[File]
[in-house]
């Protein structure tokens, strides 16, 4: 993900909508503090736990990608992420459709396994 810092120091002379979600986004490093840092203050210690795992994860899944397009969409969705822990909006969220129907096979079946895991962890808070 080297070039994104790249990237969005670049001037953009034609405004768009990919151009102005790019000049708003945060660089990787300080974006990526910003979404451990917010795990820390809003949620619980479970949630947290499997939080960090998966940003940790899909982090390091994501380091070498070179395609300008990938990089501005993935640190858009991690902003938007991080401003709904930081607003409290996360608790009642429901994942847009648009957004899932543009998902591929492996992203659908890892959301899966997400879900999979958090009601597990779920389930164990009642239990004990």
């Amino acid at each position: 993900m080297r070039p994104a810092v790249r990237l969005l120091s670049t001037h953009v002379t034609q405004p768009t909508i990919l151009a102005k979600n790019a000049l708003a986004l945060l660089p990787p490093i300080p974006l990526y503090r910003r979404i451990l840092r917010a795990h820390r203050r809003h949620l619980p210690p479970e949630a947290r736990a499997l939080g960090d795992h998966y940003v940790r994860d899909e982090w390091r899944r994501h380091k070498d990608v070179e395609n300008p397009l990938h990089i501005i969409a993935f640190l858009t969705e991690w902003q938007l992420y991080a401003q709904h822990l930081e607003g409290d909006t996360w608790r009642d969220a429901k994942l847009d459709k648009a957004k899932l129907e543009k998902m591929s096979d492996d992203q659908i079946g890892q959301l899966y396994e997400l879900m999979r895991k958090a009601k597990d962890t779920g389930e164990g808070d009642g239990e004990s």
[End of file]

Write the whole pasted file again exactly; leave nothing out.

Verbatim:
[in-house]
């Protein structure tokens, strides 16, 4: 993900909508503090736990990608992420459709396994 810092120091002379979600986004490093840092203050210690795992994860899944397009969409969705822990909006969220129907096979079946895991962890808070 080297070039994104790249990237969005670049001037953009034609405004768009990919151009102005790019000049708003945060660089990787300080974006990526910003979404451990917010795990820390809003949620619980479970949630947290499997939080960090998966940003940790899909982090390091994501380091070498070179395609300008990938990089501005993935640190858009991690902003938007991080401003709904930081607003409290996360608790009642429901994942847009648009957004899932543009998902591929492996992203659908890892959301899966997400879900999979958090009601597990779920389930164990009642239990004990």
């Amino acid at each position: 993900m080297r070039p994104a810092v790249r990237l969005l120091s670049t001037h953009v002379t034609q405004p768009t909508i990919l151009a102005k979600n790019a000049l708003a986004l945060l660089p990787p490093i300080p974006l990526y503090r910003r979404i451990l840092r917010a795990h820390r203050r809003h949620l619980p210690p479970e949630a947290r736990a499997l939080g960090d795992h998966y940003v940790r994860d899909e982090w390091r899944r994501h380091k070498d990608v070179e395609n300008p397009l990938h990089i501005i969409a993935f640190l858009t969705e991690w902003q938007l992420y991080a401003q709904h822990l930081e607003g409290d909006t996360w608790r009642d969220a429901k994942l847009d459709k648009a957004k899932l129907e543009k998902m591929s096979d492996d992203q659908i079946g890892q959301l899966y396994e997400l879900m999979r895991k958090a009601k597990d962890t779920g389930e164990g808070d009642g239990e004990s």